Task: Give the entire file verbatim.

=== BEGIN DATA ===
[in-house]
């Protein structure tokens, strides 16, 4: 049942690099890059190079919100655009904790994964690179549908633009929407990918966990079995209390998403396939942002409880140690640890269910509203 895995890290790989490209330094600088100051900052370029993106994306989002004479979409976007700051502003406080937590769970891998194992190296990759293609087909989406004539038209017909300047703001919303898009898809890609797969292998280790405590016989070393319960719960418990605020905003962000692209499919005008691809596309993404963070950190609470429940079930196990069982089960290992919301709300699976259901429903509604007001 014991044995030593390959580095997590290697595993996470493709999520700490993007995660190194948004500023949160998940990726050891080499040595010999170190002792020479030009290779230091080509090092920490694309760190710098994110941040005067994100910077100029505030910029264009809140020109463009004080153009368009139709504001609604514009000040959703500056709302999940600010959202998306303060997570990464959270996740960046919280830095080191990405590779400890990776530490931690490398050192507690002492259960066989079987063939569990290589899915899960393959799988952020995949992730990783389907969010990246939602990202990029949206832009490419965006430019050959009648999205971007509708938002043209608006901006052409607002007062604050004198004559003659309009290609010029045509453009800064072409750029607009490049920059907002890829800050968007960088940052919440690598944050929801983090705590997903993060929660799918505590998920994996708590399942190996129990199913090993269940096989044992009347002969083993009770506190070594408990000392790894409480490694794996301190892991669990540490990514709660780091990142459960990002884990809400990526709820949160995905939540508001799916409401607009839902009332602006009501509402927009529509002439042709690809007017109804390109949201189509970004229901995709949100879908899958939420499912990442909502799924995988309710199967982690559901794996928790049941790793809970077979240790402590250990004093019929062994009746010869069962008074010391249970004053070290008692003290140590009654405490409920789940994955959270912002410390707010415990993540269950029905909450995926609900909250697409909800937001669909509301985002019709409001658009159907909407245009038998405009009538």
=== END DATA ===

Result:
[in-house]
């Protein structure tokens, strides 16, 4: 049942690099890059190079919100655009904790994964690179549908633009929407990918966990079995209390998403396939942002409880140690640890269910509203 895995890290790989490209330094600088100051900052370029993106994306989002004479979409976007700051502003406080937590769970891998194992190296990759293609087909989406004539038209017909300047703001919303898009898809890609797969292998280790405590016989070393319960719960418990605020905003962000692209499919005008691809596309993404963070950190609470429940079930196990069982089960290992919301709300699976259901429903509604007001 014991044995030593390959580095997590290697595993996470493709999520700490993007995660190194948004500023949160998940990726050891080499040595010999170190002792020479030009290779230091080509090092920490694309760190710098994110941040005067994100910077100029505030910029264009809140020109463009004080153009368009139709504001609604514009000040959703500056709302999940600010959202998306303060997570990464959270996740960046919280830095080191990405590779400890990776530490931690490398050192507690002492259960066989079987063939569990290589899915899960393959799988952020995949992730990783389907969010990246939602990202990029949206832009490419965006430019050959009648999205971007509708938002043209608006901006052409607002007062604050004198004559003659309009290609010029045509453009800064072409750029607009490049920059907002890829800050968007960088940052919440690598944050929801983090705590997903993060929660799918505590998920994996708590399942190996129990199913090993269940096989044992009347002969083993009770506190070594408990000392790894409480490694794996301190892991669990540490990514709660780091990142459960990002884990809400990526709820949160995905939540508001799916409401607009839902009332602006009501509402927009529509002439042709690809007017109804390109949201189509970004229901995709949100879908899958939420499912990442909502799924995988309710199967982690559901794996928790049941790793809970077979240790402590250990004093019929062994009746010869069962008074010391249970004053070290008692003290140590009654405490409920789940994955959270912002410390707010415990993540269950029905909450995926609900909250697409909800937001669909509301985002019709409001658009159907909407245009038998405009009538």